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Sunday, October 7, 2007


Nature Conservancy transfers “Pinnacles Gateway” to National Park Service

Ranch popular with condors and campers now officially part of National Monument

Pinnacles, Calif.—April 18, 2006—The Nature Conservancy announced today the transfer of 1,967-acres of prime California condor habitat to the National Park Service for incorporation into Pinnacles National Monument. The Pinnacles Ranch provides the only access point on the Monument’s eastern side and the only campground servicing the now 26,425-acre park. The property supports a wide array of wildlife such as deer, bobcats, mountain lions, foxes and an estimated 148 species of birds, including 13 California condors.

Located just 40 minutes south of Hollister, a fast-growing Silicon Valley “bedroom” community, the ranch was vulnerable to ranchette-style development. The Nature Conservancy purchased the land for $5.3 million in February 2005 to safeguard it while the National Park Service sought funding through Congress. The agency secured the money through the Land Water Conservation Fund in fall 2005 and took possession of the ranch in March 2006.

“The support of Senators Feinstein and Boxer and Representative Farr was essential to achieving this win-win outcome,” said Peggy McNutt, regional director for The Nature Conservancy. “Representative Farr took up the cause of Pinnacles Ranch many years ago. His commitment constituted the turning point in a years-long effort to protect this important habitat for the California condor. As a senior member of the Senate Appropriations Committee, Senator Feinstein was uniquely positioned to secure funding for Pinnacles and we are thrilled that she did so.”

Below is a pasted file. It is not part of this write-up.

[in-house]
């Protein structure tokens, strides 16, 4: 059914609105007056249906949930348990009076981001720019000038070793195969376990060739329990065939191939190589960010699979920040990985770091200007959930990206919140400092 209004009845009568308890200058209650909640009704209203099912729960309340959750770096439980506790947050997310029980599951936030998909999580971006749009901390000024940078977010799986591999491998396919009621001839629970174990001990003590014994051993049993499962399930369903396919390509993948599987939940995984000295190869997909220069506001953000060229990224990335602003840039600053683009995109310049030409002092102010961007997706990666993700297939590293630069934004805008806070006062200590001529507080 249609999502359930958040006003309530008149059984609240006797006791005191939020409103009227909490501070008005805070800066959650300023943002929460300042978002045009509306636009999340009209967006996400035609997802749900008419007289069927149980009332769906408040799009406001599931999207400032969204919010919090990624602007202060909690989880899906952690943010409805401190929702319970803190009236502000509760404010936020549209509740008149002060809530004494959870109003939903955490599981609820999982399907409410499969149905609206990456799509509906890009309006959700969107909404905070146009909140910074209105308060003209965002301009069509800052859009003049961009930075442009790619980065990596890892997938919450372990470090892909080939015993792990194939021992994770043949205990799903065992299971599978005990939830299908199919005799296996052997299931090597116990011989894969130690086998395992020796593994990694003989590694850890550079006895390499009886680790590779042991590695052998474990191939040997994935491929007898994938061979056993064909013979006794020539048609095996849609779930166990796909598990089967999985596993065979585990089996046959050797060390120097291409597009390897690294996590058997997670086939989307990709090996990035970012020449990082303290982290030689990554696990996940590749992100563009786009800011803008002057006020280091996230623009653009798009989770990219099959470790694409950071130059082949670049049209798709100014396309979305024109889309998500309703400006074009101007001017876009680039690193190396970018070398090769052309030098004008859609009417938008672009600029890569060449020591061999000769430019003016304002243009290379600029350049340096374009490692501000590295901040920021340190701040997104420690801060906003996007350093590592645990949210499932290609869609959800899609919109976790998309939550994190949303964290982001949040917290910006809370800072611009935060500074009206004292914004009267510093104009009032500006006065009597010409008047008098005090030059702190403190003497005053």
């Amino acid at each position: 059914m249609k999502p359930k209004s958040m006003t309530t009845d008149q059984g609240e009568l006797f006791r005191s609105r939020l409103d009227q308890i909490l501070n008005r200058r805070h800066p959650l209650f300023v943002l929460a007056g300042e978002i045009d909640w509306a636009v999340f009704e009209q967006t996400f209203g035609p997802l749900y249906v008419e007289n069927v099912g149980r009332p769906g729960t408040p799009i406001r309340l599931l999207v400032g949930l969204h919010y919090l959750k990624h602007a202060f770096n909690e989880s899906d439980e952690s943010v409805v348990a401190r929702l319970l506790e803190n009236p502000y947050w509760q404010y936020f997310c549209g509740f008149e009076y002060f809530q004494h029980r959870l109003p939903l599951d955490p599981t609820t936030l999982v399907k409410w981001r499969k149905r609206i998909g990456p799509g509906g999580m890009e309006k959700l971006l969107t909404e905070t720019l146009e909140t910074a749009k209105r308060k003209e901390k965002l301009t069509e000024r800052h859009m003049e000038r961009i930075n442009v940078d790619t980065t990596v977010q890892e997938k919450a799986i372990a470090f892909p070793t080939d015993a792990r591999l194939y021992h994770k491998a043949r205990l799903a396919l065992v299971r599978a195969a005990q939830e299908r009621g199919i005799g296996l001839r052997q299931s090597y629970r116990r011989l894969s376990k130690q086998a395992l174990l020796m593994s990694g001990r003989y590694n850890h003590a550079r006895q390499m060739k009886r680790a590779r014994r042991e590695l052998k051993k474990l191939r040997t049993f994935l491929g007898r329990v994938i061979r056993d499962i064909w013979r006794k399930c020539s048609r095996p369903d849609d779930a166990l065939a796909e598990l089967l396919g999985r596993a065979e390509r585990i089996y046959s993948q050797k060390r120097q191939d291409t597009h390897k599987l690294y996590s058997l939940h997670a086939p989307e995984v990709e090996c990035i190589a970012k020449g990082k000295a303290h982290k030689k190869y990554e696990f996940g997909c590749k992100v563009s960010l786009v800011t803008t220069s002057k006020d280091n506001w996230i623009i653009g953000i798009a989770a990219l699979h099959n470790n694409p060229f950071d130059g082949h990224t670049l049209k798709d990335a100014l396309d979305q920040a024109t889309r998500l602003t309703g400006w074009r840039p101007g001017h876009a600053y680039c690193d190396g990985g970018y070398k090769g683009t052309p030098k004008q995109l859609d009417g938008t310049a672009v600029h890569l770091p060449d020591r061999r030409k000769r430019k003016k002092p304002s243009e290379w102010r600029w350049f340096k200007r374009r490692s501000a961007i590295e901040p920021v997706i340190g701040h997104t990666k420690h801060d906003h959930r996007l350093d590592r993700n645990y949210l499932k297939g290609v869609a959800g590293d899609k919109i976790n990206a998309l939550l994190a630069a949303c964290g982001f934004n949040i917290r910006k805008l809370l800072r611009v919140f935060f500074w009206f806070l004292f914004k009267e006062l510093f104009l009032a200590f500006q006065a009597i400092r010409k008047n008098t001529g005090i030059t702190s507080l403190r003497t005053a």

While Pinnacles National Monument is comprised mostly of the distinctive volcanic rock formations for which it is named, the ranch brings diverse natural communities within the boundary, including native grasslands and valley oak woodlands, two increasingly rare habitat types in California.

The National Park Service and Ventana Wilderness Society, partners in a major condor reintroduction effort, have released condors from the Monument since December 2003. The release pen is located directly adjacent to the Pinnacles Ranch and biologists quickly discovered that the condors favor the property’s open fields and oak-dotted hills for forage and roosting.

“The Nature Conservancy applauds the landowners for choosing to make the ranch available for addition to Pinnacles National Monument,” said Christina Fischer, project director for The Nature Conservancy. “We are delighted to have played a part in ensuring that this land will remain natural and protected for the benefit of condors and people alike.”

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